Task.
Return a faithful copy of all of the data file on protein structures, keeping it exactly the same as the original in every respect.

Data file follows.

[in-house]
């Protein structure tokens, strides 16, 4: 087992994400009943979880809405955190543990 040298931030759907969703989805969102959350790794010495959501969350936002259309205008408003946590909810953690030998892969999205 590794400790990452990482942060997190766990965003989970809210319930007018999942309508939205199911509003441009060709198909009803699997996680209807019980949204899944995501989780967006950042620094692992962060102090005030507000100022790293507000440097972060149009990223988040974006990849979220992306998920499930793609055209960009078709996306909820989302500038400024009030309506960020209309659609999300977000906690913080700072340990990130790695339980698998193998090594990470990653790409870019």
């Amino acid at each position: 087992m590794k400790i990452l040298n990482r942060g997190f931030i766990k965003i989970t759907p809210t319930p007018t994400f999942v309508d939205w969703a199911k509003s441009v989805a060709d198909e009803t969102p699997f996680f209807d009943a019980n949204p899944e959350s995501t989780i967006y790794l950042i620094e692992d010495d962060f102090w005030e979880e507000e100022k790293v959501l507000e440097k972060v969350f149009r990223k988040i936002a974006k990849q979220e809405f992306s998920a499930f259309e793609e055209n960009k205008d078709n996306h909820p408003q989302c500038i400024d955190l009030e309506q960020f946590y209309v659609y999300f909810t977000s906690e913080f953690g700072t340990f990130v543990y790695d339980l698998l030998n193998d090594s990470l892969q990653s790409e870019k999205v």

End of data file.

[in-house]
């Protein structure tokens, strides 16, 4: 087992994400009943979880809405955190543990 040298931030759907969703989805969102959350790794010495959501969350936002259309205008408003946590909810953690030998892969999205 590794400790990452990482942060997190766990965003989970809210319930007018999942309508939205199911509003441009060709198909009803699997996680209807019980949204899944995501989780967006950042620094692992962060102090005030507000100022790293507000440097972060149009990223988040974006990849979220992306998920499930793609055209960009078709996306909820989302500038400024009030309506960020209309659609999300977000906690913080700072340990990130790695339980698998193998090594990470990653790409870019």
């Amino acid at each position: 087992m590794k400790i990452l040298n990482r942060g997190f931030i766990k965003i989970t759907p809210t319930p007018t994400f999942v309508d939205w969703a199911k509003s441009v989805a060709d198909e009803t969102p699997f996680f209807d009943a019980n949204p899944e959350s995501t989780i967006y790794l950042i620094e692992d010495d962060f102090w005030e979880e507000e100022k790293v959501l507000e440097k972060v969350f149009r990223k988040i936002a974006k990849q979220e809405f992306s998920a499930f259309e793609e055209n960009k205008d078709n996306h909820p408003q989302c500038i400024d955190l009030e309506q960020f946590y209309v659609y999300f909810t977000s906690e913080f953690g700072t340990f990130v543990y790695d339980l698998l030998n193998d090594s990470l892969q990653s790409e870019k999205v």